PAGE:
We are not currently supporting any community projects, but in the past we have supported a variety of small initiatives to support community development. Countries we have worked in include Indonesia, Vietnam, Cambodia, Rwanda, Kenya and Malawi.
Many of our projects have focused around finding innovative and sustainable methods of improving nutrition and fostering household resilience. With the world’s population is expected to surpass 9 billion by 2050, estimates suggest that global food production will need to expand by 60 percent from current levels. Meeting this massive additional demand will require concerted action on a number of fronts, including efforts to increase the production and consumption of currently under-utilized and under-appreciated foods. It is essential that such efforts are environmentally sustainable and socially appropriate, otherwise they will ultimately fail.
Examples of past projects
Working with the Centre for Livestock and Agriculture Development (CelAgrid) in Pursat Province, Cambodia we set up the edible cricket farm project, aiming for 100 households across 10 villages producing crickets for both consumption and sale. This “proof of concept” project was intended to be easily scalable to meet increased demand.
In Malawi we worked in Kasankha Bay, Mangochi District with The African Moringa and Permaculture Project (AMPP) to develop permaculture gardens and providing permaculture training and income generation activities for households. This project demonstrated the potential of Food Forests, sustainably managed, ecologically sensitive, bio-diverse and productive agricultural systems that enhance and replicate the structure and diversity of natural forests, to provide greater food security, nutritional diversity, a source of income and a means to increase resilience to climate change in Kasankha Bay.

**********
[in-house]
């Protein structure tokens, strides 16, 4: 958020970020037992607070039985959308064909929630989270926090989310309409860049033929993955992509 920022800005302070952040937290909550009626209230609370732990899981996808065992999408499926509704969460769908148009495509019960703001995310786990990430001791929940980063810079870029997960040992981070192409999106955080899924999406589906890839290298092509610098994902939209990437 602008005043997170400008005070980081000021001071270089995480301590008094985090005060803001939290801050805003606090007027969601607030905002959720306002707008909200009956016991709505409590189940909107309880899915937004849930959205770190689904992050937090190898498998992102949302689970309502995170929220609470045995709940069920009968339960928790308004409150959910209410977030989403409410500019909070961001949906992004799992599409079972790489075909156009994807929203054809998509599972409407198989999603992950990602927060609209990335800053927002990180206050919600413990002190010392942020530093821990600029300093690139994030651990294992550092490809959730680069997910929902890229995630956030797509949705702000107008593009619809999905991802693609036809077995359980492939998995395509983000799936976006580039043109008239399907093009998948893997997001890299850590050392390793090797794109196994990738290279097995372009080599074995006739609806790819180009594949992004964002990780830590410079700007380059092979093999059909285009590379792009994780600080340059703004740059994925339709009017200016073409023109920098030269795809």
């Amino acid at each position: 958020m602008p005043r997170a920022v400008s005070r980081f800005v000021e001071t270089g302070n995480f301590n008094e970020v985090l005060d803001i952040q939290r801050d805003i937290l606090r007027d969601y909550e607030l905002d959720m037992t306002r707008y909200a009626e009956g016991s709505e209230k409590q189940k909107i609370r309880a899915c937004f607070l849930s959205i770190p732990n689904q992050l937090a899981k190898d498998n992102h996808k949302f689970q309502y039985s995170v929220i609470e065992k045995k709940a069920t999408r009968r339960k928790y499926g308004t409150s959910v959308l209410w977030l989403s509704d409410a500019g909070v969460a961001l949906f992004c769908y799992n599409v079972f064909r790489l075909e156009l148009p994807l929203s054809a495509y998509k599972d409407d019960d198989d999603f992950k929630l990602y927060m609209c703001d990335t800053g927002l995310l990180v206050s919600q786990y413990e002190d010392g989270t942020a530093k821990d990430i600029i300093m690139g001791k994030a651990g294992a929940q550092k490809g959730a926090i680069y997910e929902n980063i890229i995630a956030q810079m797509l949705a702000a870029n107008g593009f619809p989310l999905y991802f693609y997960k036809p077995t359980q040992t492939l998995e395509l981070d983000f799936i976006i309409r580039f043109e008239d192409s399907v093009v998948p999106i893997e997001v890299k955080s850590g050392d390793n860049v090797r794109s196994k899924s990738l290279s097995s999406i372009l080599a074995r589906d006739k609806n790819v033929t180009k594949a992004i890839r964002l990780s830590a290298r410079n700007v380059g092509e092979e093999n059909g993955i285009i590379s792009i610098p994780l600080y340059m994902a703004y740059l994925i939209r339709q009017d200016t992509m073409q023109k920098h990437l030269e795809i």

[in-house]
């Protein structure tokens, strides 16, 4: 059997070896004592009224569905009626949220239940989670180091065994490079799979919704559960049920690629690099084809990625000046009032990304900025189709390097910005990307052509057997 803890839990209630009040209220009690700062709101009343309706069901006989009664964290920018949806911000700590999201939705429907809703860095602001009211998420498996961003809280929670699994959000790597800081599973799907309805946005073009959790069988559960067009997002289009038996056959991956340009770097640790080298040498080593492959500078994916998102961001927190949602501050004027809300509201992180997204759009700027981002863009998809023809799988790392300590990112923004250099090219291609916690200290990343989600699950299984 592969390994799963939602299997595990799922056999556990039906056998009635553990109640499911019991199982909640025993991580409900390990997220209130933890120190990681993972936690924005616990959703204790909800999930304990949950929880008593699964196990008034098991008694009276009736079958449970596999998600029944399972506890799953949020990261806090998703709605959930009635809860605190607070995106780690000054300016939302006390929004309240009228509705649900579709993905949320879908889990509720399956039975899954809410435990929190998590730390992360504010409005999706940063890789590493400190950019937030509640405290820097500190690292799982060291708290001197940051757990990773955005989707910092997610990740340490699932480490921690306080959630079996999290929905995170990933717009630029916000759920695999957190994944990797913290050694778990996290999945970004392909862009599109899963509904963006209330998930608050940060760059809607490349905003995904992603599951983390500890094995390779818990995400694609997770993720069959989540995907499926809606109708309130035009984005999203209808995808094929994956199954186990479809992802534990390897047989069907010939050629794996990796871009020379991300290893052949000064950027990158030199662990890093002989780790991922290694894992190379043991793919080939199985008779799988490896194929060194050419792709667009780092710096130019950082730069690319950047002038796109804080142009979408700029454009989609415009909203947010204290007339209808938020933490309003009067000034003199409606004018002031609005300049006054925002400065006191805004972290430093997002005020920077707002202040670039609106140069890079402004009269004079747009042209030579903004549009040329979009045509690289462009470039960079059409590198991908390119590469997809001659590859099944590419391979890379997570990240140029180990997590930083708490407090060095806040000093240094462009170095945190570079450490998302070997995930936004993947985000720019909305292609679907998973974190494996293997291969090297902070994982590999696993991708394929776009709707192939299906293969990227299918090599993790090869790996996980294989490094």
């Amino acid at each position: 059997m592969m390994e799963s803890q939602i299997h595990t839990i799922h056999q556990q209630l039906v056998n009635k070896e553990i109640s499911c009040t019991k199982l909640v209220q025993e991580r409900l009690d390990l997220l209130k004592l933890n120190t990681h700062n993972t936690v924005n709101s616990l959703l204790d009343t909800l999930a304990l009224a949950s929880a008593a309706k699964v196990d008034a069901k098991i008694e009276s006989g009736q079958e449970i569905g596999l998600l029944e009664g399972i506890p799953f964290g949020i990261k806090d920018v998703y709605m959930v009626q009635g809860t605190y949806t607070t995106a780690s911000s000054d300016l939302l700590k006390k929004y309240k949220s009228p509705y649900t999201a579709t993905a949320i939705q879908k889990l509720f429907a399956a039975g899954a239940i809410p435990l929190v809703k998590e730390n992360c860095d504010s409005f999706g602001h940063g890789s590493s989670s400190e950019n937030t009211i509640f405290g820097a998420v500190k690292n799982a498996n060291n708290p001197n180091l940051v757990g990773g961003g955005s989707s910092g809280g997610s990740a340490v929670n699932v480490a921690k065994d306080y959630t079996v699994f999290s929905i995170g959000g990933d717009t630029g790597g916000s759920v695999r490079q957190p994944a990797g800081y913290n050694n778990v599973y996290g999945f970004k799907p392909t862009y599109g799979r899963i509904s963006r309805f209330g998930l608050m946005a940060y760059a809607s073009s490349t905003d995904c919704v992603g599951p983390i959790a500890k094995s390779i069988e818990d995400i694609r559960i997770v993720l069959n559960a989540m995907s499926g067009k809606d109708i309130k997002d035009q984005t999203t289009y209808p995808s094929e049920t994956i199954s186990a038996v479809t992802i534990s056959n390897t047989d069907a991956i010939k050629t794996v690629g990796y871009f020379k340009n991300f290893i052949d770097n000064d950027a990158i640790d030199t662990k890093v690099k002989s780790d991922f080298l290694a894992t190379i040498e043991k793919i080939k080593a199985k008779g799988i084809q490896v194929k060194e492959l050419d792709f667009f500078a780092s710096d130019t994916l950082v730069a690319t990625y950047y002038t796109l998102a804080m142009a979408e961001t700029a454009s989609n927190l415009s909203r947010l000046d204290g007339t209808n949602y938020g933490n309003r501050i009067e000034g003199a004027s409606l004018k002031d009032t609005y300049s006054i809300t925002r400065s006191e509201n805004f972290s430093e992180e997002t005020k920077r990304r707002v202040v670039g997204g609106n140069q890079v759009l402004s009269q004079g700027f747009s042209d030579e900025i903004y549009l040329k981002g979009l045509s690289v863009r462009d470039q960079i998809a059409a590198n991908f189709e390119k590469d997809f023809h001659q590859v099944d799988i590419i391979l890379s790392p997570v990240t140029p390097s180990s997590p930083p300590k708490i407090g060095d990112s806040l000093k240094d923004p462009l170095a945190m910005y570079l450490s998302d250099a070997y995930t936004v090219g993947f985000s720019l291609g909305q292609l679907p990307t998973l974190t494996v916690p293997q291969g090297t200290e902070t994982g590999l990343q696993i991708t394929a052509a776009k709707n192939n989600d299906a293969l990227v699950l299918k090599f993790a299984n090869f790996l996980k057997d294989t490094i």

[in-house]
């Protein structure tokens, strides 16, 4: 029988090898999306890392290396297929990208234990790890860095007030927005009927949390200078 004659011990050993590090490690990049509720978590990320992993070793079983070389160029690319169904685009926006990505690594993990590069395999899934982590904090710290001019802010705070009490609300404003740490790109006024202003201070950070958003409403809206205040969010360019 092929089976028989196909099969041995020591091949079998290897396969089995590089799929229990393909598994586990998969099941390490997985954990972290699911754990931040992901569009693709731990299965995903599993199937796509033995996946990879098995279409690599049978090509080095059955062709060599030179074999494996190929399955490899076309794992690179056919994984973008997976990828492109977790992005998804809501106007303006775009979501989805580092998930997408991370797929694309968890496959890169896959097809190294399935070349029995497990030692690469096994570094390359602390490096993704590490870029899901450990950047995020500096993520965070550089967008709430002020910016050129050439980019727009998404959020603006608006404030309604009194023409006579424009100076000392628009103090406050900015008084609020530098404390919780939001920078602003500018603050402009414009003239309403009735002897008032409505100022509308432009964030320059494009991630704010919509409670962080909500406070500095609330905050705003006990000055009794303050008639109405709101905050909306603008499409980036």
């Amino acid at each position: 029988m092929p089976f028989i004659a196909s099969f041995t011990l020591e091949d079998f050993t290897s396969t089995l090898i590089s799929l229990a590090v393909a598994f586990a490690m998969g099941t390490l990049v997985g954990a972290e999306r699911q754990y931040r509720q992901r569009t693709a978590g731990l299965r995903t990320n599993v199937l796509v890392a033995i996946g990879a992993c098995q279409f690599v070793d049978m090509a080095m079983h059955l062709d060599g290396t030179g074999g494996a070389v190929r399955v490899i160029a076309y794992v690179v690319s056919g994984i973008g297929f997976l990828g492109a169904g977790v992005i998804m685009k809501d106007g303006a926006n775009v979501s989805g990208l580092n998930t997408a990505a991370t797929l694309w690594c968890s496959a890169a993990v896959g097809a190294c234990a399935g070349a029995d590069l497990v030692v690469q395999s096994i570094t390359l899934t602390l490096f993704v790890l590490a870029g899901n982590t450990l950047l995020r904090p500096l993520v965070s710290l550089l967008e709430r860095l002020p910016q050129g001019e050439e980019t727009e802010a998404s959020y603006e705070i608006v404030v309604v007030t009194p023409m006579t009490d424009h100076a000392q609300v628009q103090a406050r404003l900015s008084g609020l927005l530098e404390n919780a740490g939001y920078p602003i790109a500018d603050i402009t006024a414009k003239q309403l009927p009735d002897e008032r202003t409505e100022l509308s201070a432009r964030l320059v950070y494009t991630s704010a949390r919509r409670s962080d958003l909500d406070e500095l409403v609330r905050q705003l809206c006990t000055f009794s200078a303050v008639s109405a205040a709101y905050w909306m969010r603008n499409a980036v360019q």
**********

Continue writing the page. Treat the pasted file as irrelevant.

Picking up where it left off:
In Rwanda we partnered with the Rwanda Village Concept Project (RVCP), a volunteer organisation staffed by students from the National University of Rwanda. The project aimed to improve the livelihoods of rice- growers in Nyanza marshland in Huye district, Southern Rwanda. The project provided quality seeds, promoted the use of organic fertilizers and established an economic enterprise model with five farmer cooperatives. RVCP students were co-beneficiaries, gaining skills, learning and knowledge through their actively participation in the project.